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Ten Things You Should Know About Illinois Divorce Law

Ten Things You Should Know About Illinois Divorce LawHere are a few things we think you should know about getting a divorce in Illinois. Some are myths that we hear a lot, others are rules to be aware of.

  1. You can’t use the same lawyer as your spouse. This is not allowed by law. Even if it was allowed and you are on good terms, it’s just not smart. You have competing interests. If your spouse has an attorney, and you decide to follow their lead and not hire your own attorney, you should know that they aren’t looking out for you. They can’t – it would be unethical.
  2. Annulments are rare. You only qualify for an annulment in a few specific circumstances, such as being forced or tricked into the marriage, or if the marriage wasn’t legal to begin with. In these cases, if you act quickly, an annulment wipes the slate clean.
  3. File for divorce locally. When a spouse files a petition for divorce, they need to do it in the county where they are living. In order to get an Illinois divorce, at least one spouse needs to have lived here for the past 90 days.
  4. Fault doesn’t matter for the most part. If your spouse had an affair that ended the marriage, that won’t be a consideration in dividing up property or getting child custody.
  5. Children don’t get a say in custody. If they are teenagers, the judge may ask for their opinion but he doesn’t have to follow it. Child custody is based on the best interests of the children, which is determined by the judge if parents can’t agree.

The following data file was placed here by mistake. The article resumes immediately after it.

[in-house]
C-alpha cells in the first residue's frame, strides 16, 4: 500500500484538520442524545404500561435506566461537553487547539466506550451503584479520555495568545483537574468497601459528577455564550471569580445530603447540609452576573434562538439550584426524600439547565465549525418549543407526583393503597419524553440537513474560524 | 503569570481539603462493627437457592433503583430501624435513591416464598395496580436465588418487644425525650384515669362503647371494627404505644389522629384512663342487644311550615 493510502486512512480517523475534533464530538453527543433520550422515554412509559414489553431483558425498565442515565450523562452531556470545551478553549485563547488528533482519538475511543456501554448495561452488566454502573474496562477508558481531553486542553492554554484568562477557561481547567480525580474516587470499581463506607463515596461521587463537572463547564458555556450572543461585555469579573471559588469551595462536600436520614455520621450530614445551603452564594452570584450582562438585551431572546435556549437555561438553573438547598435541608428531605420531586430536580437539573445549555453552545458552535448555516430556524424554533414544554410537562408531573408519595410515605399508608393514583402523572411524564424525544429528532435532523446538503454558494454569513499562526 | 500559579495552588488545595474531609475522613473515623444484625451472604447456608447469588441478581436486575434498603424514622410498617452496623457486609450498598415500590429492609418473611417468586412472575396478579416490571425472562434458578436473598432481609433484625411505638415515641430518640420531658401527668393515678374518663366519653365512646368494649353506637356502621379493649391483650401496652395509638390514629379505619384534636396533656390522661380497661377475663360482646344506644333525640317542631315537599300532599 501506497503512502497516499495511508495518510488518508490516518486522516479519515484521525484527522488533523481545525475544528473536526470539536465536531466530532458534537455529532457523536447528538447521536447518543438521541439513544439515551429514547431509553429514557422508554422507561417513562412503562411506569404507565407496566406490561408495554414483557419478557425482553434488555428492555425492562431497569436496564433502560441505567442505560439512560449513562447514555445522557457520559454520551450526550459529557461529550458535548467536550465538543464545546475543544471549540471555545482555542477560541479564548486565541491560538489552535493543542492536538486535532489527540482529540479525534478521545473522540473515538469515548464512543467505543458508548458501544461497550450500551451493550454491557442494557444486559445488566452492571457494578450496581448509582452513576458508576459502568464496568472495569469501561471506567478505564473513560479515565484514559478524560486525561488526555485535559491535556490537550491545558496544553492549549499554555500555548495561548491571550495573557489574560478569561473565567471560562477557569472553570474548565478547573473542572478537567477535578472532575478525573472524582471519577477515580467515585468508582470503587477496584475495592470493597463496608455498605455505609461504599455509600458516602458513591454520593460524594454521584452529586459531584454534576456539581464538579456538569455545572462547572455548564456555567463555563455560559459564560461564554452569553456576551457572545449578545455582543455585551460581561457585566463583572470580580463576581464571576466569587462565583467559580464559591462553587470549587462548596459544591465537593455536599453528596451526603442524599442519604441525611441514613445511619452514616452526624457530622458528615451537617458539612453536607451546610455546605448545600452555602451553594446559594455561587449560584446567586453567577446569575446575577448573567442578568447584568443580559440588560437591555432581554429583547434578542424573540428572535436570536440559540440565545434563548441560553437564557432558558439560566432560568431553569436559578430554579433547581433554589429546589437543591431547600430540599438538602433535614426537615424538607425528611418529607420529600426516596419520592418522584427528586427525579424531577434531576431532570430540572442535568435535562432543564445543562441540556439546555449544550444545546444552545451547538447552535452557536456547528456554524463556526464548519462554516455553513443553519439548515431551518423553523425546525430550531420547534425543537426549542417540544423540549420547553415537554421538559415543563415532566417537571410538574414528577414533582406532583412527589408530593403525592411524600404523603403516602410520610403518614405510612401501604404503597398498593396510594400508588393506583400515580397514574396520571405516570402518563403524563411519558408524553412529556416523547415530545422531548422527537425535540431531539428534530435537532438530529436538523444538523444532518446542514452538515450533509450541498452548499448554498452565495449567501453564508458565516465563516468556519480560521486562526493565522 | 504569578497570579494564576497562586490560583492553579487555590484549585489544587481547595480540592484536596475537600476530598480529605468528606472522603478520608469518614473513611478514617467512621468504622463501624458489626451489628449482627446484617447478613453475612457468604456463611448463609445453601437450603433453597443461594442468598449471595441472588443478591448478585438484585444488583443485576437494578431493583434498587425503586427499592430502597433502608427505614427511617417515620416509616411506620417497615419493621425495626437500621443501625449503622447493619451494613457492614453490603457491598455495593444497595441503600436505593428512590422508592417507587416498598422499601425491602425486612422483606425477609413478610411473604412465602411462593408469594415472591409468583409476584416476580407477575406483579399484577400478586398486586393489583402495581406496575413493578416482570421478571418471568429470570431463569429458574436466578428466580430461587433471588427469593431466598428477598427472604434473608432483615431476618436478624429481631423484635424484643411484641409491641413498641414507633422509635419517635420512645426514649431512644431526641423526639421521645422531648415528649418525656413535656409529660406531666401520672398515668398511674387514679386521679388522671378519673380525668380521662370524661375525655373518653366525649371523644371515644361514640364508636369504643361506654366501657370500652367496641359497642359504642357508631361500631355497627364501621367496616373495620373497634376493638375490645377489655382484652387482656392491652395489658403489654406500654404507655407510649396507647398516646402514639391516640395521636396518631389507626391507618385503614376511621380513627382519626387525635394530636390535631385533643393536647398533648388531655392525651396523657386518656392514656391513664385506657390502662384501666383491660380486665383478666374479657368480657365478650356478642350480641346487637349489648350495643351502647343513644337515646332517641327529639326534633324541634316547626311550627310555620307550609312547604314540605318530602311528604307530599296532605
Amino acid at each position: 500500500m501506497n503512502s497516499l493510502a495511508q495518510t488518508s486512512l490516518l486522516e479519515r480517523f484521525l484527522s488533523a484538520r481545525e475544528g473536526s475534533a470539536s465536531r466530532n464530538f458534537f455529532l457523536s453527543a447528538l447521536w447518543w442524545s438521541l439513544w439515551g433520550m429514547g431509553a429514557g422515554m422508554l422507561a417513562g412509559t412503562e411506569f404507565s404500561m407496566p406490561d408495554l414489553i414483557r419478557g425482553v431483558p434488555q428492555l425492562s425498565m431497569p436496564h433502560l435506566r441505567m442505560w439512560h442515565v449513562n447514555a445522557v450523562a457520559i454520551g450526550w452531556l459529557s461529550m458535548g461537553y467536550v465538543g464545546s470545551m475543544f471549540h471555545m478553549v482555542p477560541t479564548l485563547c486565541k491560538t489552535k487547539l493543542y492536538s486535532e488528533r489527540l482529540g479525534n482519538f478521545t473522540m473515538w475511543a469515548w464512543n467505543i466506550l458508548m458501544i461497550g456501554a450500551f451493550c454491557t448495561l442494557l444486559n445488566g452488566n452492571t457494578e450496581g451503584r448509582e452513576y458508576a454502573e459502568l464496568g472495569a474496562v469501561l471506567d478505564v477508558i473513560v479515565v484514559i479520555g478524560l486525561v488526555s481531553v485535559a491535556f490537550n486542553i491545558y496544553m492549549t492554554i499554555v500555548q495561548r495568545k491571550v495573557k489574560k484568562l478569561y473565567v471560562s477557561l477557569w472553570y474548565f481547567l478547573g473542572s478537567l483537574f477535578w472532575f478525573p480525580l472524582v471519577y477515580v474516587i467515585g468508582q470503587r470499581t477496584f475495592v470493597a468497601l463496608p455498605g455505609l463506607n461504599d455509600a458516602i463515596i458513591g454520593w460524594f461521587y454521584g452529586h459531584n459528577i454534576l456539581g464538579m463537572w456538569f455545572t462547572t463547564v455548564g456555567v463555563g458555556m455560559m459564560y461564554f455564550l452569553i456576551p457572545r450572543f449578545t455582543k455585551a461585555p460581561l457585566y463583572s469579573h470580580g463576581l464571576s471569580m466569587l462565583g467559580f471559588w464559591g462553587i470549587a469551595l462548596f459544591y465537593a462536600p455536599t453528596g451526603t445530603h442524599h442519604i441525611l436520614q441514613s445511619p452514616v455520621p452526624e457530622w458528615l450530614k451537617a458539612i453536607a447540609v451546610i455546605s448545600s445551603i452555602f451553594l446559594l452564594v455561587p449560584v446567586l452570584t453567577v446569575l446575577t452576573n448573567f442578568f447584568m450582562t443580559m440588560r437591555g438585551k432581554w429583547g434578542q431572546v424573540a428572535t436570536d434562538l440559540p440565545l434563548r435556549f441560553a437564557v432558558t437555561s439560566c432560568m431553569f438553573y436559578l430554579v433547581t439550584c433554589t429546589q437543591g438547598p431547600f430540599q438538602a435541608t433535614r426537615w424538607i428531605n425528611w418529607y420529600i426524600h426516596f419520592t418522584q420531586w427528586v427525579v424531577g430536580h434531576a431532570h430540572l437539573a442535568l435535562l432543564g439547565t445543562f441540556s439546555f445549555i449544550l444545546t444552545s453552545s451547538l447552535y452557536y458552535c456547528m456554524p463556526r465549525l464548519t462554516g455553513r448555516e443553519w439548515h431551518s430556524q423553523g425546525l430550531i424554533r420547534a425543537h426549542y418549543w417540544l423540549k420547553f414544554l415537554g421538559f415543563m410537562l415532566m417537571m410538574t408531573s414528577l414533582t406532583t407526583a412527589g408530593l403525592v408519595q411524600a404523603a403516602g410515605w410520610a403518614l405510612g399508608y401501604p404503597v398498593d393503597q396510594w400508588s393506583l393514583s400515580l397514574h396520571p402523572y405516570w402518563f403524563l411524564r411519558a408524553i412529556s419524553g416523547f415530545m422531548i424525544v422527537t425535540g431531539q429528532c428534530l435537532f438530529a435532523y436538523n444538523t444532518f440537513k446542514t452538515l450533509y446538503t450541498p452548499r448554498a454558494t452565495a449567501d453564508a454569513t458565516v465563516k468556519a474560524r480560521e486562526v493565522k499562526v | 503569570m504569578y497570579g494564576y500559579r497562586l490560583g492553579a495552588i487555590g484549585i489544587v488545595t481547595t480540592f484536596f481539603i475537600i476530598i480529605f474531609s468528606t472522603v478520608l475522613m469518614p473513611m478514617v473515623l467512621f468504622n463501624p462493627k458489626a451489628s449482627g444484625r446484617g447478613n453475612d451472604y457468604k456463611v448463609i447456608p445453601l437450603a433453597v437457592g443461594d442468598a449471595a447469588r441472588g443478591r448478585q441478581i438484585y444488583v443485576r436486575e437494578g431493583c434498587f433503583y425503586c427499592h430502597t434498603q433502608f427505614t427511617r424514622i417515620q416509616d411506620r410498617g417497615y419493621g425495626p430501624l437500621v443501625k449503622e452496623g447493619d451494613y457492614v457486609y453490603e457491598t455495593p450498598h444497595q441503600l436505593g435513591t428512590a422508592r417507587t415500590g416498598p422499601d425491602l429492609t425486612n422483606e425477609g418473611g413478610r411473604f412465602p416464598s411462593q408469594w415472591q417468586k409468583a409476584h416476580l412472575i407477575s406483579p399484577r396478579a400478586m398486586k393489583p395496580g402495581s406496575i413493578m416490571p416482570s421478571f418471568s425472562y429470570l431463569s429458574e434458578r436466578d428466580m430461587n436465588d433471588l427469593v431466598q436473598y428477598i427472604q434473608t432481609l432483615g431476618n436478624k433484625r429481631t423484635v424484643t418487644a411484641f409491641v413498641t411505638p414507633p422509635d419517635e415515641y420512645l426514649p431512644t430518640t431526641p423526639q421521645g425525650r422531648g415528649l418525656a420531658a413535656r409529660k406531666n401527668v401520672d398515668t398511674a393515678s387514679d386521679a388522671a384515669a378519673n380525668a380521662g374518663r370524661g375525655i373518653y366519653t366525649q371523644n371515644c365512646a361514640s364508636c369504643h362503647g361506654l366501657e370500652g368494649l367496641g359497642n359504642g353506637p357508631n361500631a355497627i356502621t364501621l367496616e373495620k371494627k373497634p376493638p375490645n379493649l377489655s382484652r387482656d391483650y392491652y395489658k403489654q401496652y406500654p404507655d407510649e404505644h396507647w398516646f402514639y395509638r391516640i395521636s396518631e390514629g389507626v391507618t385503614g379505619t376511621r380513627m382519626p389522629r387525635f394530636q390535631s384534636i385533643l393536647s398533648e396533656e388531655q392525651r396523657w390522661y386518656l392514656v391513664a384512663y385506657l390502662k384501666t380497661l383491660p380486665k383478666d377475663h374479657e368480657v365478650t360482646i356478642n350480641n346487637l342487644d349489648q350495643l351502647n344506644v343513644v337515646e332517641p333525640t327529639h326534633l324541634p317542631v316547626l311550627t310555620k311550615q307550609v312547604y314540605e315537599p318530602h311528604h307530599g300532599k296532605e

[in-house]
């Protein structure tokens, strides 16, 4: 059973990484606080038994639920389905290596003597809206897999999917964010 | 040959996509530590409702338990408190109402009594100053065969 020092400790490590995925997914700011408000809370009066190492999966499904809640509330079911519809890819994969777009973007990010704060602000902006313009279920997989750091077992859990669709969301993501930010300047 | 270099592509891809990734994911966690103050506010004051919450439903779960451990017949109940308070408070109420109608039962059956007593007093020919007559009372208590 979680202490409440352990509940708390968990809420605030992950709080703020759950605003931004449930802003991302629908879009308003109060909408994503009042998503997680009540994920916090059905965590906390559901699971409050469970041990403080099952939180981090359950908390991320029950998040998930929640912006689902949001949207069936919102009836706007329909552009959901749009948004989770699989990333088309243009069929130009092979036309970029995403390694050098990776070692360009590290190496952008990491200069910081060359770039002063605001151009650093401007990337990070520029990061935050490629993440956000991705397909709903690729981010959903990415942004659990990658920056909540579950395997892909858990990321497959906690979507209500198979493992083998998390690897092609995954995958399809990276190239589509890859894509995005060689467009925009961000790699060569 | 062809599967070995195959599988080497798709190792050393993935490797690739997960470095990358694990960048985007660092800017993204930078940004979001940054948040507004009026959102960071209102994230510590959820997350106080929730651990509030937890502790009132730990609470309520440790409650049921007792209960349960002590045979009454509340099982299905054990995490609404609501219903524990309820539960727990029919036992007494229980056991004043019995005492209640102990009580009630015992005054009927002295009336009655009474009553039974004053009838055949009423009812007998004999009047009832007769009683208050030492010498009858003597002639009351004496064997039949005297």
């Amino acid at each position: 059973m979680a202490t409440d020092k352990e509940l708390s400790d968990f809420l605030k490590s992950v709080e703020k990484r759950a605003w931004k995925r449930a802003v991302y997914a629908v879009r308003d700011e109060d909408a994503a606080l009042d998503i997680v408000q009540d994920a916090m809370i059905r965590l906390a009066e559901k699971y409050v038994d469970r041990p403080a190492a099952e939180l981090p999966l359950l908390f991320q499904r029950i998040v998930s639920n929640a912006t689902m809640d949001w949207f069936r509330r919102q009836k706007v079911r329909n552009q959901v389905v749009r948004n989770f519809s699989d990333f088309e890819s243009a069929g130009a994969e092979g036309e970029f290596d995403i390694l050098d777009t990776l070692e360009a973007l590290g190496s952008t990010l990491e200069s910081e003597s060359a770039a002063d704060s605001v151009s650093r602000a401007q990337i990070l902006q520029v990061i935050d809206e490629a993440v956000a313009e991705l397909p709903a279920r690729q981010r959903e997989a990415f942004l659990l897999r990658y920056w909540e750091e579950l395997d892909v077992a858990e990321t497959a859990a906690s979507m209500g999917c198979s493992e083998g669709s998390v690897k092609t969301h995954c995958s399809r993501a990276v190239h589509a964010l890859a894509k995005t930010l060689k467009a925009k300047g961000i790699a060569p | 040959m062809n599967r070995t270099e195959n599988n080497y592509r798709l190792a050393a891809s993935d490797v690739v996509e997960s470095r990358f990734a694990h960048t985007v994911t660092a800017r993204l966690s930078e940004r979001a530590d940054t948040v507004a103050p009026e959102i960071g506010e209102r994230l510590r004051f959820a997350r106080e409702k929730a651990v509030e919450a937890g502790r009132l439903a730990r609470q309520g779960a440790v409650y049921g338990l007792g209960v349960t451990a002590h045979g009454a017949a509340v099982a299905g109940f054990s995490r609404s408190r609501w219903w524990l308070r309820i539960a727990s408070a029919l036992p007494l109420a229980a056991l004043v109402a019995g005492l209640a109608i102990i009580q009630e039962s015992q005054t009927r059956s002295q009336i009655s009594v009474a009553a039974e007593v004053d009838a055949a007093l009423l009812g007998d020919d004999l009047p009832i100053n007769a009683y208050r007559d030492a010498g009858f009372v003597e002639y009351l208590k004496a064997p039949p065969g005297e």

6. You can negotiate and sign a settlement. Many divorces end with a marital settlement agreement, which then needs to be approved by the judge. In this document, the two spouses agree on property division, spousal support, who gets the house, etc. Make sure it also addresses retirement plans.
  7. You need a divorce to end a civil union. A civil union is just like a marriage when it comes to the Illinois marriage and divorce laws, so in order to end it, you’ll need to file for divorce.
  8. Divorce attorneys charge hourly. This means that you’ll likely have to pay a couple thousand dollars up front, called a retainer. The attorney will deduct their hourly fee from the retainer as they work on your case. If the retainer runs out, you will have to refill it.
  9. "Father’s rights" is a marketing term. Your focus should be on hiring the best divorce and custody attorney for your circumstances. Custody is based on the best interests of the child, not on whether you are the child’s father or mother.
  10. If you have a family business, talk to an attorney with that experience. If you and your spouse own a business together, or if your spouse started a business during the marriage, there are special issues to consider. Even if your spouse was the one who started the business during your marriage, it’s still considered joint property in many cases.

For answers to other questions about Illinois divorce law, give us a call and talk to one of our attorneys for free. If you need a recommendation, we can refer you to a divorce attorney who we think is a good fit for you. You can reach us at (800) 517-1614 or (312) 346-5320. If you prefer, fill out our online contact form and we’ll give you a call.